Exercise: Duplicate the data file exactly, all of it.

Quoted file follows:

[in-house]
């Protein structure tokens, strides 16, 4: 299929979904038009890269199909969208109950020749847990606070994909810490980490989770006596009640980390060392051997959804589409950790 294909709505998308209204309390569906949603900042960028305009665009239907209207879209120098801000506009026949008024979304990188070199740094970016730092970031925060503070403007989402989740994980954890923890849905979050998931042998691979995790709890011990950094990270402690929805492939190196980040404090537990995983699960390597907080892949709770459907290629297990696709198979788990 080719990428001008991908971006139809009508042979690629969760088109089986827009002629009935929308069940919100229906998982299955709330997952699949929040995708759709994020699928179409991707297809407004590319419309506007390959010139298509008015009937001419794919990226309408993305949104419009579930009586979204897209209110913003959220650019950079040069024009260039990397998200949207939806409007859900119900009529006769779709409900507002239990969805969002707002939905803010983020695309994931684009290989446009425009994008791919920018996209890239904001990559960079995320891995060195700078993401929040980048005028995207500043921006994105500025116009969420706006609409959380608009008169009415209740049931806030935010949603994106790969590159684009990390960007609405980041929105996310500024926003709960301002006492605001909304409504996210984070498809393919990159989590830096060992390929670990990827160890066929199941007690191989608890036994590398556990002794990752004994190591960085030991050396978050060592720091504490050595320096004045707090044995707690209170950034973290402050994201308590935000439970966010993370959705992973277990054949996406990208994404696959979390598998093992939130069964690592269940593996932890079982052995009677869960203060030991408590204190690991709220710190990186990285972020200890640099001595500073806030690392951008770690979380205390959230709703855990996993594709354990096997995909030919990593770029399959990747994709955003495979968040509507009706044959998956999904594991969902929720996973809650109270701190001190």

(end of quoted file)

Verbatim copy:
[in-house]
């Protein structure tokens, strides 16, 4: 299929979904038009890269199909969208109950020749847990606070994909810490980490989770006596009640980390060392051997959804589409950790 294909709505998308209204309390569906949603900042960028305009665009239907209207879209120098801000506009026949008024979304990188070199740094970016730092970031925060503070403007989402989740994980954890923890849905979050998931042998691979995790709890011990950094990270402690929805492939190196980040404090537990995983699960390597907080892949709770459907290629297990696709198979788990 080719990428001008991908971006139809009508042979690629969760088109089986827009002629009935929308069940919100229906998982299955709330997952699949929040995708759709994020699928179409991707297809407004590319419309506007390959010139298509008015009937001419794919990226309408993305949104419009579930009586979204897209209110913003959220650019950079040069024009260039990397998200949207939806409007859900119900009529006769779709409900507002239990969805969002707002939905803010983020695309994931684009290989446009425009994008791919920018996209890239904001990559960079995320891995060195700078993401929040980048005028995207500043921006994105500025116009969420706006609409959380608009008169009415209740049931806030935010949603994106790969590159684009990390960007609405980041929105996310500024926003709960301002006492605001909304409504996210984070498809393919990159989590830096060992390929670990990827160890066929199941007690191989608890036994590398556990002794990752004994190591960085030991050396978050060592720091504490050595320096004045707090044995707690209170950034973290402050994201308590935000439970966010993370959705992973277990054949996406990208994404696959979390598998093992939130069964690592269940593996932890079982052995009677869960203060030991408590204190690991709220710190990186990285972020200890640099001595500073806030690392951008770690979380205390959230709703855990996993594709354990096997995909030919990593770029399959990747994709955003495979968040509507009706044959998956999904594991969902929720996973809650109270701190001190």